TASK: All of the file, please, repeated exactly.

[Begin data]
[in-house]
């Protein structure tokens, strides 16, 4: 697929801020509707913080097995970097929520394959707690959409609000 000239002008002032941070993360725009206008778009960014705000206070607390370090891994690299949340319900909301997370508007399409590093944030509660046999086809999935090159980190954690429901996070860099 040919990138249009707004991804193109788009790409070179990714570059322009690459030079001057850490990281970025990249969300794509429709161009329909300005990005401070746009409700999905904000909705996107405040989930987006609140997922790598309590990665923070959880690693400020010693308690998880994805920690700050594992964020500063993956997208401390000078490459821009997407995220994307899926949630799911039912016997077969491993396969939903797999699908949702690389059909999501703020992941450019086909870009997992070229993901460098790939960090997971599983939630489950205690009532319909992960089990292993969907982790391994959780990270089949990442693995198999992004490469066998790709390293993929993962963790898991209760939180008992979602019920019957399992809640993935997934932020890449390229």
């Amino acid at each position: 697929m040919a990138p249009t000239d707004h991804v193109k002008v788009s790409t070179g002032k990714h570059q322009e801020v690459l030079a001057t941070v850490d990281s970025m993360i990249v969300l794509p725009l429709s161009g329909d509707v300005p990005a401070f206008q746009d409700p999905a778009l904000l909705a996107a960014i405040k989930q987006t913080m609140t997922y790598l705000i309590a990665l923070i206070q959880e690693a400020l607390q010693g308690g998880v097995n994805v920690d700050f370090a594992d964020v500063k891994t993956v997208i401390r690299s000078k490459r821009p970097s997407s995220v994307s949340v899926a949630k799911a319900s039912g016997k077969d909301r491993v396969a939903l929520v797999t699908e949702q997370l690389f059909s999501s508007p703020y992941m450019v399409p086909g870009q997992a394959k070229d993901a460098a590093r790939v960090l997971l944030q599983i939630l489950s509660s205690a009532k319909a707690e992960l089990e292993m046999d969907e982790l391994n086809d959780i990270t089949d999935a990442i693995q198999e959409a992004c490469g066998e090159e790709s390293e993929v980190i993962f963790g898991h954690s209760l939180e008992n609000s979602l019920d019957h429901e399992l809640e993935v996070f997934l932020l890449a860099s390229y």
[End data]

[in-house]
């Protein structure tokens, strides 16, 4: 697929801020509707913080097995970097929520394959707690959409609000 000239002008002032941070993360725009206008778009960014705000206070607390370090891994690299949340319900909301997370508007399409590093944030509660046999086809999935090159980190954690429901996070860099 040919990138249009707004991804193109788009790409070179990714570059322009690459030079001057850490990281970025990249969300794509429709161009329909300005990005401070746009409700999905904000909705996107405040989930987006609140997922790598309590990665923070959880690693400020010693308690998880994805920690700050594992964020500063993956997208401390000078490459821009997407995220994307899926949630799911039912016997077969491993396969939903797999699908949702690389059909999501703020992941450019086909870009997992070229993901460098790939960090997971599983939630489950205690009532319909992960089990292993969907982790391994959780990270089949990442693995198999992004490469066998790709390293993929993962963790898991209760939180008992979602019920019957399992809640993935997934932020890449390229």
């Amino acid at each position: 697929m040919a990138p249009t000239d707004h991804v193109k002008v788009s790409t070179g002032k990714h570059q322009e801020v690459l030079a001057t941070v850490d990281s970025m993360i990249v969300l794509p725009l429709s161009g329909d509707v300005p990005a401070f206008q746009d409700p999905a778009l904000l909705a996107a960014i405040k989930q987006t913080m609140t997922y790598l705000i309590a990665l923070i206070q959880e690693a400020l607390q010693g308690g998880v097995n994805v920690d700050f370090a594992d964020v500063k891994t993956v997208i401390r690299s000078k490459r821009p970097s997407s995220v994307s949340v899926a949630k799911a319900s039912g016997k077969d909301r491993v396969a939903l929520v797999t699908e949702q997370l690389f059909s999501s508007p703020y992941m450019v399409p086909g870009q997992a394959k070229d993901a460098a590093r790939v960090l997971l944030q599983i939630l489950s509660s205690a009532k319909a707690e992960l089990e292993m046999d969907e982790l391994n086809d959780i990270t089949d999935a990442i693995q198999e959409a992004c490469g066998e090159e790709s390293e993929v980190i993962f963790g898991h954690s209760l939180e008992n609000s979602l019920d019957h429901e399992l809640e993935v996070f997934l932020l890449a860099s390229y």